I paid close attention to the debate in the House of Commons yesterday when the Welfare Benefits Up-rating Bill was discussed. The Bill limits the rise in most working-age benefits to 1 percent for three years from 2013-2014. If CPI inflation remains at its current level of 2.5 percent, a 1 percent rise in benefits will be a fall in real terms. Whatever one makes of the policy, a proposal to cut out-of-work benefits will cause the Labour party considerable discomfort.
At the time of writing and assuming we don’t have a repeat of Florida 2000, The US presidential race will soon come to a close. The most recent Gallup national poll has Obama up among registered voters 49% to Romney’s 46%. If you read Gallup’s description, on its website of how they conduct polls, you’ll find that their findings have a margin of error of ± 4 percentage points. Applying this to the Obama and Romney figures, this means that Obama’s 49% is really 45%-53% whilst Romney’s 46% is really 42%-50%. Given that these two intervals overlap, many describe these findings as indicating a statistical dead heat. A key issue the two candidates are arguing over in the final push is that of the economy and jobs.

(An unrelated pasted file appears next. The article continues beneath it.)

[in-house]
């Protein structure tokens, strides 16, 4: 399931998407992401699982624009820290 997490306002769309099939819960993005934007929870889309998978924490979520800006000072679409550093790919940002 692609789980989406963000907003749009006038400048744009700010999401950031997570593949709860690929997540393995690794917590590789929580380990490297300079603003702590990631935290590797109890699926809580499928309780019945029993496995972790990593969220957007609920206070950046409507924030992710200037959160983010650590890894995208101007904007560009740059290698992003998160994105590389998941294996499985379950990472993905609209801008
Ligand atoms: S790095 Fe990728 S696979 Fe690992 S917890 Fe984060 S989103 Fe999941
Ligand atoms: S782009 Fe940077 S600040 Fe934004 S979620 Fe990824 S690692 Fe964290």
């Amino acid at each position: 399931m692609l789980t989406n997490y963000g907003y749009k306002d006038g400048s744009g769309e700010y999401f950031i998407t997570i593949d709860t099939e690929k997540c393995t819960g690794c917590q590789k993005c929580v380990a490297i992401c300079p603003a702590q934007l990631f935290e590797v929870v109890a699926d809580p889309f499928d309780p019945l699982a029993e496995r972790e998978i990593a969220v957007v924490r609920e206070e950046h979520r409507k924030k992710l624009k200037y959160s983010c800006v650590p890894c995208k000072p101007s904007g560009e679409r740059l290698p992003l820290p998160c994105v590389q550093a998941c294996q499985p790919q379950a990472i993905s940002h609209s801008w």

I currently teach at The Silberman School of Social Work at Hunter College located in New York City. Most of the students I teach are working on a masters’ degree and came to social work school to be clinicians. That is, once they graduate, they’d like to work with clients to help them deal with depression, bereavement, stress, and other maladies of living in the modern or, perhaps, post-modern world. I don’t teach the courses that would directly prepare my students for clinical work. Instead, I teach the ones that perhaps many of them went into social work to avoid – public policy and economics.
The BBC report today that "England could spice up its food production by growing more herbs and spices, says a report looking at the nation's future food security", whilst Chris Rhodes charts agriculture in Britain over the last century in our continuing series of extracts from the upcoming book, Olympic Britain. Olympic Britain shows through statistics the changing face of Britain since the previous London Olympics of 1908 and 1948.
As the saying goes, "money talks". But money, and especially electronic money, does more than just talk. It says a lot about you, about your way of life, your wealth, your habits, your movements and more. Take your credit or debit card, for example. We are accustomed to using them freely, unaware of the fact that by using them we leave a trail of information with each transaction. Such information, if used sensibly to analyse our spending habits, could result in better knowledge of citizens’ behaviour and in new and better services for citizens and commerce.